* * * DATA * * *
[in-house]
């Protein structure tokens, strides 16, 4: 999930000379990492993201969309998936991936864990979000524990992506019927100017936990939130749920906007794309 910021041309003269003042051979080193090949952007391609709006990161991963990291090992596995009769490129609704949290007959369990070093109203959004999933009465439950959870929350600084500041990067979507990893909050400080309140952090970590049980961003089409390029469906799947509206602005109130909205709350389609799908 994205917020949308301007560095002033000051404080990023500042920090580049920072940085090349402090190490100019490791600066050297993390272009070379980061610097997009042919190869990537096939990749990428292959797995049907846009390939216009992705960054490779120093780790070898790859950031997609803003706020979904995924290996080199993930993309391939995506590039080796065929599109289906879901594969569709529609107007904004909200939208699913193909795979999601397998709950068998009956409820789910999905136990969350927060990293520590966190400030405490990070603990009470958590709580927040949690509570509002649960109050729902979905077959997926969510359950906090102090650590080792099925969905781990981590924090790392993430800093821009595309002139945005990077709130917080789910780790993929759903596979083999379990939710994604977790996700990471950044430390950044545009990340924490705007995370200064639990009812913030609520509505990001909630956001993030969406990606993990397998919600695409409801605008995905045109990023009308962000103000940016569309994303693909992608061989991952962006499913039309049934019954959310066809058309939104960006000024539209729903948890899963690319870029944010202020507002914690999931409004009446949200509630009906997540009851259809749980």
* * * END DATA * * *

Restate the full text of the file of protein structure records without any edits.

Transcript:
[in-house]
């Protein structure tokens, strides 16, 4: 999930000379990492993201969309998936991936864990979000524990992506019927100017936990939130749920906007794309 910021041309003269003042051979080193090949952007391609709006990161991963990291090992596995009769490129609704949290007959369990070093109203959004999933009465439950959870929350600084500041990067979507990893909050400080309140952090970590049980961003089409390029469906799947509206602005109130909205709350389609799908 994205917020949308301007560095002033000051404080990023500042920090580049920072940085090349402090190490100019490791600066050297993390272009070379980061610097997009042919190869990537096939990749990428292959797995049907846009390939216009992705960054490779120093780790070898790859950031997609803003706020979904995924290996080199993930993309391939995506590039080796065929599109289906879901594969569709529609107007904004909200939208699913193909795979999601397998709950068998009956409820789910999905136990969350927060990293520590966190400030405490990070603990009470958590709580927040949690509570509002649960109050729902979905077959997926969510359950906090102090650590080792099925969905781990981590924090790392993430800093821009595309002139945005990077709130917080789910780790993929759903596979083999379990939710994604977790996700990471950044430390950044545009990340924490705007995370200064639990009812913030609520509505990001909630956001993030969406990606993990397998919600695409409801605008995905045109990023009308962000103000940016569309994303693909992608061989991952962006499913039309049934019954959310066809058309939104960006000024539209729903948890899963690319870029944010202020507002914690999931409004009446949200509630009906997540009851259809749980």